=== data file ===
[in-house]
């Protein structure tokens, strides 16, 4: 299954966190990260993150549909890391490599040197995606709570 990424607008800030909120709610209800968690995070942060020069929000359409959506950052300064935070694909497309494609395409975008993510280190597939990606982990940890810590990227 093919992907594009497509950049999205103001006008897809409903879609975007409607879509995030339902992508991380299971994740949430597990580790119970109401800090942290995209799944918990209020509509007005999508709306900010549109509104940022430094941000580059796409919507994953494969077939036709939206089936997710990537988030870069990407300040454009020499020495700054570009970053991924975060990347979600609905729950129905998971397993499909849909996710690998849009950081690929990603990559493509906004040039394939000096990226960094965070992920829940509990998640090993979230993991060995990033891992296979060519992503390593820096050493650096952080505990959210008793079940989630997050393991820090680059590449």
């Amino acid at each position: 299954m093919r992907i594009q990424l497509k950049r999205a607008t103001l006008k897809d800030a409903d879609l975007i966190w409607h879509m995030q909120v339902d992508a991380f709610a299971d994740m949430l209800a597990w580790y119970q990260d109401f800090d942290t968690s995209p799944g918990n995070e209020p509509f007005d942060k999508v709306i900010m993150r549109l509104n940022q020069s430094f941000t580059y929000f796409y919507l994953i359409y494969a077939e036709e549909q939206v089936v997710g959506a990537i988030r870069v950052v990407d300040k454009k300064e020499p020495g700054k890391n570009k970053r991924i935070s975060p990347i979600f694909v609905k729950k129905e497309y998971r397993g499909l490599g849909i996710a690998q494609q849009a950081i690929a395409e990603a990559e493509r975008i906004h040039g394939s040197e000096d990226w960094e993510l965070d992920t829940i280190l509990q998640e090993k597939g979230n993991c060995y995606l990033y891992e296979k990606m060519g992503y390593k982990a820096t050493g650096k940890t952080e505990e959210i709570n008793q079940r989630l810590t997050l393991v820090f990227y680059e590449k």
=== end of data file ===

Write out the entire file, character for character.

[in-house]
């Protein structure tokens, strides 16, 4: 299954966190990260993150549909890391490599040197995606709570 990424607008800030909120709610209800968690995070942060020069929000359409959506950052300064935070694909497309494609395409975008993510280190597939990606982990940890810590990227 093919992907594009497509950049999205103001006008897809409903879609975007409607879509995030339902992508991380299971994740949430597990580790119970109401800090942290995209799944918990209020509509007005999508709306900010549109509104940022430094941000580059796409919507994953494969077939036709939206089936997710990537988030870069990407300040454009020499020495700054570009970053991924975060990347979600609905729950129905998971397993499909849909996710690998849009950081690929990603990559493509906004040039394939000096990226960094965070992920829940509990998640090993979230993991060995990033891992296979060519992503390593820096050493650096952080505990959210008793079940989630997050393991820090680059590449």
């Amino acid at each position: 299954m093919r992907i594009q990424l497509k950049r999205a607008t103001l006008k897809d800030a409903d879609l975007i966190w409607h879509m995030q909120v339902d992508a991380f709610a299971d994740m949430l209800a597990w580790y119970q990260d109401f800090d942290t968690s995209p799944g918990n995070e209020p509509f007005d942060k999508v709306i900010m993150r549109l509104n940022q020069s430094f941000t580059y929000f796409y919507l994953i359409y494969a077939e036709e549909q939206v089936v997710g959506a990537i988030r870069v950052v990407d300040k454009k300064e020499p020495g700054k890391n570009k970053r991924i935070s975060p990347i979600f694909v609905k729950k129905e497309y998971r397993g499909l490599g849909i996710a690998q494609q849009a950081i690929a395409e990603a990559e493509r975008i906004h040039g394939s040197e000096d990226w960094e993510l965070d992920t829940i280190l509990q998640e090993k597939g979230n993991c060995y995606l990033y891992e296979k990606m060519g992503y390593k982990a820096t050493g650096k940890t952080e505990e959210i709570n008793q079940r989630l810590t997050l393991v820090f990227y680059e590449k």